3. Consider the elements
If you’re installing the staircase outside, you’ll have an extra matter to think about because of the natural elements. Wood doesn’t always hold up, depending on your climate.
Also, you’ll need to varnish, paint, and seal the stairs to safeguard against wear and tear. To add another element of safety, include non-slip paint or apply non-slip pads.
4. Know the codes
One of the reasons why stairs are so complicated to build is because they have to adhere to strict building codes. These can vary by location, but there may be some room for flexibility.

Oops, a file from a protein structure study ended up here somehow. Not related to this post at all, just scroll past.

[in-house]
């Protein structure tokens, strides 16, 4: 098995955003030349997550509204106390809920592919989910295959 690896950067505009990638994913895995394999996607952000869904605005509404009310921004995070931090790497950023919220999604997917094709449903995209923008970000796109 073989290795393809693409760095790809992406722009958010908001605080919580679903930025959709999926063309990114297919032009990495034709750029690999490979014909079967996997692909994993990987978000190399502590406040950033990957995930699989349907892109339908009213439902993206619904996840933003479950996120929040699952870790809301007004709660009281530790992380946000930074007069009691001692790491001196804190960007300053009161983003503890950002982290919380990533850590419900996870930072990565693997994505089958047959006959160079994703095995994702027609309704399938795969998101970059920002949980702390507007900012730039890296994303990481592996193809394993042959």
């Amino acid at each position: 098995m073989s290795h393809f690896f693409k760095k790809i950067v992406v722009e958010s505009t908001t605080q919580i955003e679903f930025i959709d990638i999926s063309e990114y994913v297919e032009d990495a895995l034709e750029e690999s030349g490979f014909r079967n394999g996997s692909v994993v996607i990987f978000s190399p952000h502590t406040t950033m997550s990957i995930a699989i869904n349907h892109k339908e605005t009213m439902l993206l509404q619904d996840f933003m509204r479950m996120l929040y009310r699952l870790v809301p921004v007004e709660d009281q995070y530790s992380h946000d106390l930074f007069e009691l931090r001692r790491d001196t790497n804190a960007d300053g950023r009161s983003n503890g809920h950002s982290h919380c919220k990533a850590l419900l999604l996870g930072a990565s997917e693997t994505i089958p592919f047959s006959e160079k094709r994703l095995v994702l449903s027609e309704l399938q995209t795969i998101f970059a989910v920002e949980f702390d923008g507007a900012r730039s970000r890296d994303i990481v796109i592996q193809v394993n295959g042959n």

You’ll need to look into the requirements for your city before you get started, but here are the most common restrictions across the country:
•Width: The width of the staircase (or the side-to-side distance) needs to be at least 36 inches. This does not include handrails, which lower the distance. Narrow stairways are considered a hazard.
•Riser Height: The riser height (or distance you raise your foot up or down to the next step) should be no more than 7 ¾ inches. Staircases that are too high pose a risk while those too short can also be a hazard. Ideally, your stairs should all be as close to identical as possible.
•Tread: The tread (or flat top of the stair) needs to be at least 10 inches long and deep enough so your foot can easily rest on the stair.
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